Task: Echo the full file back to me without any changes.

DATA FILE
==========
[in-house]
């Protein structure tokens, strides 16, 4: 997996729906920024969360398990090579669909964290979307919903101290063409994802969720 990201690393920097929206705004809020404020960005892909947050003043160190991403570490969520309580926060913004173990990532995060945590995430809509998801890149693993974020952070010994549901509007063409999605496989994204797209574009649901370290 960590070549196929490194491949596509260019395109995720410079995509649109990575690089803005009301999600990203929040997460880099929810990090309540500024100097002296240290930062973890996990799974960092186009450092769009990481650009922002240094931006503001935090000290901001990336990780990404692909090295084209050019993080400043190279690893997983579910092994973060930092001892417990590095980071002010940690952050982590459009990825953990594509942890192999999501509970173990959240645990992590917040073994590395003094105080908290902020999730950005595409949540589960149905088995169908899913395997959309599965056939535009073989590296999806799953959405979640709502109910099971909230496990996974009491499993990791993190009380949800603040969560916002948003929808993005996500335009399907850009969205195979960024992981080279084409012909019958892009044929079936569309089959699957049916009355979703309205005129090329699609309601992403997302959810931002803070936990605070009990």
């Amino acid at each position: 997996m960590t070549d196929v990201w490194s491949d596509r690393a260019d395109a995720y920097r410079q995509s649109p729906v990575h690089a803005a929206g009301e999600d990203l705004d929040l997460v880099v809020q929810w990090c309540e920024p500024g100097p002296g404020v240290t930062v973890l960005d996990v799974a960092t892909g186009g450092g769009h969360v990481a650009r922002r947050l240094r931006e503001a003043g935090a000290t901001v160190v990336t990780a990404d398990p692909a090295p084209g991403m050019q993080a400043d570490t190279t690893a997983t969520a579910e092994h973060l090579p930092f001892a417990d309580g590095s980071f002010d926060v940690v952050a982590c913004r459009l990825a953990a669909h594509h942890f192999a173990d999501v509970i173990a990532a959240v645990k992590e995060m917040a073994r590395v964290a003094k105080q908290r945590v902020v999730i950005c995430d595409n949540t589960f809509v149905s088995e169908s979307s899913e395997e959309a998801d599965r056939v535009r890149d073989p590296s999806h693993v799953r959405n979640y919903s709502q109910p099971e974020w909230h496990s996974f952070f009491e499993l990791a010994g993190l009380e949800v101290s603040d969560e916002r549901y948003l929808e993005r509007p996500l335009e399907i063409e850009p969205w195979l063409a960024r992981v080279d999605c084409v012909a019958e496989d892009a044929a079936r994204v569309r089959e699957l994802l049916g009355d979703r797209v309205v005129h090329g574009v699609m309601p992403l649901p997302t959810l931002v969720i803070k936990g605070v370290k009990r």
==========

[in-house]
């Protein structure tokens, strides 16, 4: 997996729906920024969360398990090579669909964290979307919903101290063409994802969720 990201690393920097929206705004809020404020960005892909947050003043160190991403570490969520309580926060913004173990990532995060945590995430809509998801890149693993974020952070010994549901509007063409999605496989994204797209574009649901370290 960590070549196929490194491949596509260019395109995720410079995509649109990575690089803005009301999600990203929040997460880099929810990090309540500024100097002296240290930062973890996990799974960092186009450092769009990481650009922002240094931006503001935090000290901001990336990780990404692909090295084209050019993080400043190279690893997983579910092994973060930092001892417990590095980071002010940690952050982590459009990825953990594509942890192999999501509970173990959240645990992590917040073994590395003094105080908290902020999730950005595409949540589960149905088995169908899913395997959309599965056939535009073989590296999806799953959405979640709502109910099971909230496990996974009491499993990791993190009380949800603040969560916002948003929808993005996500335009399907850009969205195979960024992981080279084409012909019958892009044929079936569309089959699957049916009355979703309205005129090329699609309601992403997302959810931002803070936990605070009990």
């Amino acid at each position: 997996m960590t070549d196929v990201w490194s491949d596509r690393a260019d395109a995720y920097r410079q995509s649109p729906v990575h690089a803005a929206g009301e999600d990203l705004d929040l997460v880099v809020q929810w990090c309540e920024p500024g100097p002296g404020v240290t930062v973890l960005d996990v799974a960092t892909g186009g450092g769009h969360v990481a650009r922002r947050l240094r931006e503001a003043g935090a000290t901001v160190v990336t990780a990404d398990p692909a090295p084209g991403m050019q993080a400043d570490t190279t690893a997983t969520a579910e092994h973060l090579p930092f001892a417990d309580g590095s980071f002010d926060v940690v952050a982590c913004r459009l990825a953990a669909h594509h942890f192999a173990d999501v509970i173990a990532a959240v645990k992590e995060m917040a073994r590395v964290a003094k105080q908290r945590v902020v999730i950005c995430d595409n949540t589960f809509v149905s088995e169908s979307s899913e395997e959309a998801d599965r056939v535009r890149d073989p590296s999806h693993v799953r959405n979640y919903s709502q109910p099971e974020w909230h496990s996974f952070f009491e499993l990791a010994g993190l009380e949800v101290s603040d969560e916002r549901y948003l929808e993005r509007p996500l335009e399907i063409e850009p969205w195979l063409a960024r992981v080279d999605c084409v012909a019958e496989d892009a044929a079936r994204v569309r089959e699957l994802l049916g009355d979703r797209v309205v005129h090329g574009v699609m309601p992403l649901p997302t959810l931002v969720i803070k936990g605070v370290k009990r």